Bernstein loved jazz and it pops up everywhere in his music. According to the New York Performing Arts Library’s Bernstein exhibit, these are some of the songs he listened to on the radio as a child.
“Jazz was everybody’s music. Everybody danced the fox trot and knew how to sing “Alexander’s Ragtime Band” whether he came from Texas, North Dakota or South Carolina.” (Young People’s Concerts, pg. 40 )
“The thing that makes jazz rhythms so special is something called syncopation, which means getting an accent where you don’t expect it – or getting a strong beat where a weak beat should be.” (Young People’s Concerts, pg. 44)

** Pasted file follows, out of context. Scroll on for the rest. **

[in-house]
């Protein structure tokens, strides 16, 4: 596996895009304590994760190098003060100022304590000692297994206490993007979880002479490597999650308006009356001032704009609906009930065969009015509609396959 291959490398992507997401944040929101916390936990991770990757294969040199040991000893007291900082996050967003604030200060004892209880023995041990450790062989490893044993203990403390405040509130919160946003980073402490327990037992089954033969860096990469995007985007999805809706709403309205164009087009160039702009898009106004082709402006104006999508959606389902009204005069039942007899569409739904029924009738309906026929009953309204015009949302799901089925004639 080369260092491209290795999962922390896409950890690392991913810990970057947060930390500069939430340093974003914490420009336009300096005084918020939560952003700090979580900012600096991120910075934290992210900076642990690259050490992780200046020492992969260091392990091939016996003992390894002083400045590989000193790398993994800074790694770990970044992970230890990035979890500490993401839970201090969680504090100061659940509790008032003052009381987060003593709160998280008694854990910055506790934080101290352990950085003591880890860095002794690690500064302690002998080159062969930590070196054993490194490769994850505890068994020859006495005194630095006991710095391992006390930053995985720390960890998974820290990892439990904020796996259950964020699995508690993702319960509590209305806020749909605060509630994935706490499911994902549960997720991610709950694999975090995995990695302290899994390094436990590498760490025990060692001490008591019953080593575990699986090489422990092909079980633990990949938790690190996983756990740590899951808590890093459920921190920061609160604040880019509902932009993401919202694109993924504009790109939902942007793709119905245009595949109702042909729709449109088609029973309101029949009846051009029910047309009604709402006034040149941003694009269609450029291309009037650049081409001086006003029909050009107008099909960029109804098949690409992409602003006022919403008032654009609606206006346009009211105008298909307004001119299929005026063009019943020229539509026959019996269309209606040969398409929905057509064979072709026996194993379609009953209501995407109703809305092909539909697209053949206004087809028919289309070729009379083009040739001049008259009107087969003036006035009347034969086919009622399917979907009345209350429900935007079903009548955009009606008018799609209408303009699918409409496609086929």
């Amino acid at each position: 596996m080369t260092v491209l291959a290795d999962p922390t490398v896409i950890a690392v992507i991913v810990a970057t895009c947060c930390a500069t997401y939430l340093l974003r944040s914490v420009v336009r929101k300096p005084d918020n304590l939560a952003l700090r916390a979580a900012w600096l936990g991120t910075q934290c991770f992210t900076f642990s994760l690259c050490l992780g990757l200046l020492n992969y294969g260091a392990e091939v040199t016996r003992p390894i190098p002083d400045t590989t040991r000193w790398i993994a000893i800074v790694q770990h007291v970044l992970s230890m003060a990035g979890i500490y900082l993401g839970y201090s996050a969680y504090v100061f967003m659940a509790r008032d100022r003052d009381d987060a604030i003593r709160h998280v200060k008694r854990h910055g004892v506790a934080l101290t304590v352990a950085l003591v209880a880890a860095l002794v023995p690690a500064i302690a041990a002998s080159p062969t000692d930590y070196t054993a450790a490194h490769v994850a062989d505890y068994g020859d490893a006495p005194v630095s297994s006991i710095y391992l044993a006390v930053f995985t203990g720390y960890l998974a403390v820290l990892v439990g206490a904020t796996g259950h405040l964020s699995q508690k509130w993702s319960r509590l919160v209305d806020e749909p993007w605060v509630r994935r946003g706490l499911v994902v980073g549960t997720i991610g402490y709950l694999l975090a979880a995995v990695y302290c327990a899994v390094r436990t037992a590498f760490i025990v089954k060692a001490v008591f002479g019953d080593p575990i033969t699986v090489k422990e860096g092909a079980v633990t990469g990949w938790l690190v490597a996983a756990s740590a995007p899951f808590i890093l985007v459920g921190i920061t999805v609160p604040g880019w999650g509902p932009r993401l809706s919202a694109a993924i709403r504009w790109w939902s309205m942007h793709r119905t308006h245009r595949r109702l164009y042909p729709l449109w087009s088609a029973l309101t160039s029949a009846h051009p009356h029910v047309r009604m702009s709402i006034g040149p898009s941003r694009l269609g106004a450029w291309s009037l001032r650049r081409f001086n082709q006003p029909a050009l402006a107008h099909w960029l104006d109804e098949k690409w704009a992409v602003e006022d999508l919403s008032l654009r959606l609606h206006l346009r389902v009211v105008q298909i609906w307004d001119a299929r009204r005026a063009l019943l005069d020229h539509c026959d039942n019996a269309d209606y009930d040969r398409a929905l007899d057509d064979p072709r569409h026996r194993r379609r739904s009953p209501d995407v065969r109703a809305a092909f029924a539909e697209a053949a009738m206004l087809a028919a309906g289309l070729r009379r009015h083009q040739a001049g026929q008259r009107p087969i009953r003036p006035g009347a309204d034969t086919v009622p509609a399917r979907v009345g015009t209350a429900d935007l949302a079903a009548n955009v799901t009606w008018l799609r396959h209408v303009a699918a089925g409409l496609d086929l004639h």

In an October 1955 telecast about the world of jazz, Bernstein says he loves jazz “for its humor. It “fools around” with notes, so to speak and has fun with them. It is, therefore, entertainment in the truest sense.” He also says he loves when jazz musicians improvise simultaneously. “Neither one knows exactly what the other is going to do; but they listen to each other, and pick up phrases from each other, and sort of talk together.”(The Joy of Music)
There’s a moment in the Alcibiades, when Bernstein writes out what sounds like an improv between the violin and the solo upright double bass. It could be right out of a jazz club! (start around 6:20-6:41 in the recording below)
Leonard Bernstein: What is jazz?